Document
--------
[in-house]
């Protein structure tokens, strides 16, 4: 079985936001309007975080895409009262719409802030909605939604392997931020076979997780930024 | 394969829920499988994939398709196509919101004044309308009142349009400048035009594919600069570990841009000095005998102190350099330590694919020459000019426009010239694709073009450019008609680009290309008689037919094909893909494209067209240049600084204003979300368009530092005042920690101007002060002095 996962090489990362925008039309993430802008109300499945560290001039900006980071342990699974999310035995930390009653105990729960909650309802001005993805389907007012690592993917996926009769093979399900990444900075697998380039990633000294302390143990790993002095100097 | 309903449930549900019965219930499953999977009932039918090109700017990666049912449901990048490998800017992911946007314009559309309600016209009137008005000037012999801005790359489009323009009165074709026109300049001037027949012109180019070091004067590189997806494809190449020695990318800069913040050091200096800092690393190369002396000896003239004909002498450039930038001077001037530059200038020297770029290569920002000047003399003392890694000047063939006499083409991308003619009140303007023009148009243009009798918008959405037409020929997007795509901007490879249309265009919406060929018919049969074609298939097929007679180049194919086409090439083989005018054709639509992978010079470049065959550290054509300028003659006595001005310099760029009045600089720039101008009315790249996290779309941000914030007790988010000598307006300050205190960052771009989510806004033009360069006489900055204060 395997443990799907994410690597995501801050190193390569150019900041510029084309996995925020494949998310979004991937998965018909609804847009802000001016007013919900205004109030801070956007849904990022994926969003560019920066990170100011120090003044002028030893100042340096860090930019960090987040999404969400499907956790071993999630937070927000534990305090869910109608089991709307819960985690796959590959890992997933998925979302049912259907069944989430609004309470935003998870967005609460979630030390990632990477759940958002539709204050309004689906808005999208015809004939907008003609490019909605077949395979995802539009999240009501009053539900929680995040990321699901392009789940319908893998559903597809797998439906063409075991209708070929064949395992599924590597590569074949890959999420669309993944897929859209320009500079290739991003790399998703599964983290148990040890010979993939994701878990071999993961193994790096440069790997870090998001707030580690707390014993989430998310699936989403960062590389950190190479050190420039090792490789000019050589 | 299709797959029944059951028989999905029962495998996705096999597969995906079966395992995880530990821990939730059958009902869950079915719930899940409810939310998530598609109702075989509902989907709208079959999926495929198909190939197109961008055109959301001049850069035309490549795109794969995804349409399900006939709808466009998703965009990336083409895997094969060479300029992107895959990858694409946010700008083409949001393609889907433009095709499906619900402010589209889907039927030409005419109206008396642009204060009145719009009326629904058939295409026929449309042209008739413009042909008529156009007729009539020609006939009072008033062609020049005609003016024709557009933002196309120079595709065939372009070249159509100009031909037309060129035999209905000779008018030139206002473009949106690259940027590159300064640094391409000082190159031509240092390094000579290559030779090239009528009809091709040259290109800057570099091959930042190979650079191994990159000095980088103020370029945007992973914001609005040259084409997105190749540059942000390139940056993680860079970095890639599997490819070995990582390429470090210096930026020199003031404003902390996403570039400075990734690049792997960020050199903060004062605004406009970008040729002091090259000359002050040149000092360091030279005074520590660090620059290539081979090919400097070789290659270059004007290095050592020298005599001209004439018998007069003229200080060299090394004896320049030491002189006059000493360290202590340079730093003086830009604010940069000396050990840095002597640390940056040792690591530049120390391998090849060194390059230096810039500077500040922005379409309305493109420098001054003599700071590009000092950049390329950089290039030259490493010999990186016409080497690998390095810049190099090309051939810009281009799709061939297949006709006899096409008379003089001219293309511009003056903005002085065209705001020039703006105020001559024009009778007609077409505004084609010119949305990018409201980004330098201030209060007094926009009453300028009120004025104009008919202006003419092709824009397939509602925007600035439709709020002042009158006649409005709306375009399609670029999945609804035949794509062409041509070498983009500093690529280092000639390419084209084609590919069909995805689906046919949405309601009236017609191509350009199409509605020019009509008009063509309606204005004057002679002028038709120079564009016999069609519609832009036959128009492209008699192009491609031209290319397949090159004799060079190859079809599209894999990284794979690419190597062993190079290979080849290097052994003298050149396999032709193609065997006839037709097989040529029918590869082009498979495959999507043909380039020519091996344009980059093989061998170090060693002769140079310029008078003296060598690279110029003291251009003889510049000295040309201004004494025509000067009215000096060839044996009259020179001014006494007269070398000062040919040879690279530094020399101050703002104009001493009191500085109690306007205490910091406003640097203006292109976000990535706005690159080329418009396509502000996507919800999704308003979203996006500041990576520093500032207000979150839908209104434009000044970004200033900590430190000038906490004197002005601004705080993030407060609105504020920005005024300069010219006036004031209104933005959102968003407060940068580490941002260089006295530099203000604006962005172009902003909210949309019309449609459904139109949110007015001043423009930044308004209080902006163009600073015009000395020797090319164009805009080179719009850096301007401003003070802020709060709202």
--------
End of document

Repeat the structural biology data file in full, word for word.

[in-house]
């Protein structure tokens, strides 16, 4: 079985936001309007975080895409009262719409802030909605939604392997931020076979997780930024 | 394969829920499988994939398709196509919101004044309308009142349009400048035009594919600069570990841009000095005998102190350099330590694919020459000019426009010239694709073009450019008609680009290309008689037919094909893909494209067209240049600084204003979300368009530092005042920690101007002060002095 996962090489990362925008039309993430802008109300499945560290001039900006980071342990699974999310035995930390009653105990729960909650309802001005993805389907007012690592993917996926009769093979399900990444900075697998380039990633000294302390143990790993002095100097 | 309903449930549900019965219930499953999977009932039918090109700017990666049912449901990048490998800017992911946007314009559309309600016209009137008005000037012999801005790359489009323009009165074709026109300049001037027949012109180019070091004067590189997806494809190449020695990318800069913040050091200096800092690393190369002396000896003239004909002498450039930038001077001037530059200038020297770029290569920002000047003399003392890694000047063939006499083409991308003619009140303007023009148009243009009798918008959405037409020929997007795509901007490879249309265009919406060929018919049969074609298939097929007679180049194919086409090439083989005018054709639509992978010079470049065959550290054509300028003659006595001005310099760029009045600089720039101008009315790249996290779309941000914030007790988010000598307006300050205190960052771009989510806004033009360069006489900055204060 395997443990799907994410690597995501801050190193390569150019900041510029084309996995925020494949998310979004991937998965018909609804847009802000001016007013919900205004109030801070956007849904990022994926969003560019920066990170100011120090003044002028030893100042340096860090930019960090987040999404969400499907956790071993999630937070927000534990305090869910109608089991709307819960985690796959590959890992997933998925979302049912259907069944989430609004309470935003998870967005609460979630030390990632990477759940958002539709204050309004689906808005999208015809004939907008003609490019909605077949395979995802539009999240009501009053539900929680995040990321699901392009789940319908893998559903597809797998439906063409075991209708070929064949395992599924590597590569074949890959999420669309993944897929859209320009500079290739991003790399998703599964983290148990040890010979993939994701878990071999993961193994790096440069790997870090998001707030580690707390014993989430998310699936989403960062590389950190190479050190420039090792490789000019050589 | 299709797959029944059951028989999905029962495998996705096999597969995906079966395992995880530990821990939730059958009902869950079915719930899940409810939310998530598609109702075989509902989907709208079959999926495929198909190939197109961008055109959301001049850069035309490549795109794969995804349409399900006939709808466009998703965009990336083409895997094969060479300029992107895959990858694409946010700008083409949001393609889907433009095709499906619900402010589209889907039927030409005419109206008396642009204060009145719009009326629904058939295409026929449309042209008739413009042909008529156009007729009539020609006939009072008033062609020049005609003016024709557009933002196309120079595709065939372009070249159509100009031909037309060129035999209905000779008018030139206002473009949106690259940027590159300064640094391409000082190159031509240092390094000579290559030779090239009528009809091709040259290109800057570099091959930042190979650079191994990159000095980088103020370029945007992973914001609005040259084409997105190749540059942000390139940056993680860079970095890639599997490819070995990582390429470090210096930026020199003031404003902390996403570039400075990734690049792997960020050199903060004062605004406009970008040729002091090259000359002050040149000092360091030279005074520590660090620059290539081979090919400097070789290659270059004007290095050592020298005599001209004439018998007069003229200080060299090394004896320049030491002189006059000493360290202590340079730093003086830009604010940069000396050990840095002597640390940056040792690591530049120390391998090849060194390059230096810039500077500040922005379409309305493109420098001054003599700071590009000092950049390329950089290039030259490493010999990186016409080497690998390095810049190099090309051939810009281009799709061939297949006709006899096409008379003089001219293309511009003056903005002085065209705001020039703006105020001559024009009778007609077409505004084609010119949305990018409201980004330098201030209060007094926009009453300028009120004025104009008919202006003419092709824009397939509602925007600035439709709020002042009158006649409005709306375009399609670029999945609804035949794509062409041509070498983009500093690529280092000639390419084209084609590919069909995805689906046919949405309601009236017609191509350009199409509605020019009509008009063509309606204005004057002679002028038709120079564009016999069609519609832009036959128009492209008699192009491609031209290319397949090159004799060079190859079809599209894999990284794979690419190597062993190079290979080849290097052994003298050149396999032709193609065997006839037709097989040529029918590869082009498979495959999507043909380039020519091996344009980059093989061998170090060693002769140079310029008078003296060598690279110029003291251009003889510049000295040309201004004494025509000067009215000096060839044996009259020179001014006494007269070398000062040919040879690279530094020399101050703002104009001493009191500085109690306007205490910091406003640097203006292109976000990535706005690159080329418009396509502000996507919800999704308003979203996006500041990576520093500032207000979150839908209104434009000044970004200033900590430190000038906490004197002005601004705080993030407060609105504020920005005024300069010219006036004031209104933005959102968003407060940068580490941002260089006295530099203000604006962005172009902003909210949309019309449609459904139109949110007015001043423009930044308004209080902006163009600073015009000395020797090319164009805009080179719009850096301007401003003070802020709060709202």